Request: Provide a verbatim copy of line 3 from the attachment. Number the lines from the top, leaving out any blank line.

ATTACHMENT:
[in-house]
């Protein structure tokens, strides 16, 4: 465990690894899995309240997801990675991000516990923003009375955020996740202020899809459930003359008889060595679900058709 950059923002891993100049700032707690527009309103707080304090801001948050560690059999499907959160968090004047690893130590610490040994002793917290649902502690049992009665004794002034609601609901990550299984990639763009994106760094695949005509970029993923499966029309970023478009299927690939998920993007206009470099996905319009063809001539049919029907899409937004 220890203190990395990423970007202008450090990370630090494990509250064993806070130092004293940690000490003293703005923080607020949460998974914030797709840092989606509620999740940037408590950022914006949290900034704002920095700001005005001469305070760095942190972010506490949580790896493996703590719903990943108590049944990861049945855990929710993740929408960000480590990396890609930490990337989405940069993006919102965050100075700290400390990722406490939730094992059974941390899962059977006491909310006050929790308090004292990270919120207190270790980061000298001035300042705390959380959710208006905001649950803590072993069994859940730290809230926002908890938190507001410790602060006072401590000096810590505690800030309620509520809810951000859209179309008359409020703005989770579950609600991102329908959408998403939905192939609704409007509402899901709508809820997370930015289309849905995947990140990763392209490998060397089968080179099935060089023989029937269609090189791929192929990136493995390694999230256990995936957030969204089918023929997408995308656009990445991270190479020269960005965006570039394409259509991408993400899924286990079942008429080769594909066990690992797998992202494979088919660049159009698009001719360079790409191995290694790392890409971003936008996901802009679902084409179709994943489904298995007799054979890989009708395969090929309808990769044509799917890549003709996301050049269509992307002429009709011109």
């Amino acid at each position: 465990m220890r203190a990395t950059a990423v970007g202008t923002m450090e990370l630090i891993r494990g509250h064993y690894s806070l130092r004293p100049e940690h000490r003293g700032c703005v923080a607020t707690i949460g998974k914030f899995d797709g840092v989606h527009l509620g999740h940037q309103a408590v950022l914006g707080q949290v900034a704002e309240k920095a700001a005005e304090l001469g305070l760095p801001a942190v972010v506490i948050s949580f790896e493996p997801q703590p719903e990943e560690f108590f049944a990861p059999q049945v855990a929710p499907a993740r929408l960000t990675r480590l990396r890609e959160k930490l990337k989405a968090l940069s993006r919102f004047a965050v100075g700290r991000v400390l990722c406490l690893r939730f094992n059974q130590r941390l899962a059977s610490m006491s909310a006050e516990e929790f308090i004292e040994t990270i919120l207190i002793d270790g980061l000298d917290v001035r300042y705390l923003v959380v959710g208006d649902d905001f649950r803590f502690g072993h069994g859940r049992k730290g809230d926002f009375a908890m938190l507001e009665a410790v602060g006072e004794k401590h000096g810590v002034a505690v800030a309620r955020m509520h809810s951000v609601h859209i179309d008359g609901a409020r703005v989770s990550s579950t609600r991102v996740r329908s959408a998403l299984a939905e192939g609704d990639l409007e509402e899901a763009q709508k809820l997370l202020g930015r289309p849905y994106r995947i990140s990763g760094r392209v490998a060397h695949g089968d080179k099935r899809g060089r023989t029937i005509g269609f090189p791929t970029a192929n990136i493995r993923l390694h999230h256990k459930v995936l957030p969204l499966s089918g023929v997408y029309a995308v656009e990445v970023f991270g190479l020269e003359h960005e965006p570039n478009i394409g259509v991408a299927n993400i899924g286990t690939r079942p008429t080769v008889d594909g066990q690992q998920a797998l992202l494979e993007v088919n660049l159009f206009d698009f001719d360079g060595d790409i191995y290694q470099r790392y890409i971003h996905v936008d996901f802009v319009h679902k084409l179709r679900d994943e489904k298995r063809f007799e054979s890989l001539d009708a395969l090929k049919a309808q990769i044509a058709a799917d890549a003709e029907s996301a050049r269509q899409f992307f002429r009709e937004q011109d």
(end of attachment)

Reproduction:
């Amino acid at each position: 465990m220890r203190a990395t950059a990423v970007g202008t923002m450090e990370l630090i891993r494990g509250h064993y690894s806070l130092r004293p100049e940690h000490r003293g700032c703005v923080a607020t707690i949460g998974k914030f899995d797709g840092v989606h527009l509620g999740h940037q309103a408590v950022l914006g707080q949290v900034a704002e309240k920095a700001a005005e304090l001469g305070l760095p801001a942190v972010v506490i948050s949580f790896e493996p997801q703590p719903e990943e560690f108590f049944a990861p059999q049945v855990a929710p499907a993740r929408l960000t990675r480590l990396r890609e959160k930490l990337k989405a968090l940069s993006r919102f004047a965050v100075g700290r991000v400390l990722c406490l690893r939730f094992n059974q130590r941390l899962a059977s610490m006491s909310a006050e516990e929790f308090i004292e040994t990270i919120l207190i002793d270790g980061l000298d917290v001035r300042y705390l923003v959380v959710g208006d649902d905001f649950r803590f502690g072993h069994g859940r049992k730290g809230d926002f009375a908890m938190l507001e009665a410790v602060g006072e004794k401590h000096g810590v002034a505690v800030a309620r955020m509520h809810s951000v609601h859209i179309d008359g609901a409020r703005v989770s990550s579950t609600r991102v996740r329908s959408a998403l299984a939905e192939g609704d990639l409007e509402e899901a763009q709508k809820l997370l202020g930015r289309p849905y994106r995947i990140s990763g760094r392209v490998a060397h695949g089968d080179k099935r899809g060089r023989t029937i005509g269609f090189p791929t970029a192929n990136i493995r993923l390694h999230h256990k459930v995936l957030p969204l499966s089918g023929v997408y029309a995308v656009e990445v970023f991270g190479l020269e003359h960005e965006p570039n478009i394409g259509v991408a299927n993400i899924g286990t690939r079942p008429t080769v008889d594909g066990q690992q998920a797998l992202l494979e993007v088919n660049l159009f206009d698009f001719d360079g060595d790409i191995y290694q470099r790392y890409i971003h996905v936008d996901f802009v319009h679902k084409l179709r679900d994943e489904k298995r063809f007799e054979s890989l001539d009708a395969l090929k049919a309808q990769i044509a058709a799917d890549a003709e029907s996301a050049r269509q899409f992307f002429r009709e937004q011109d």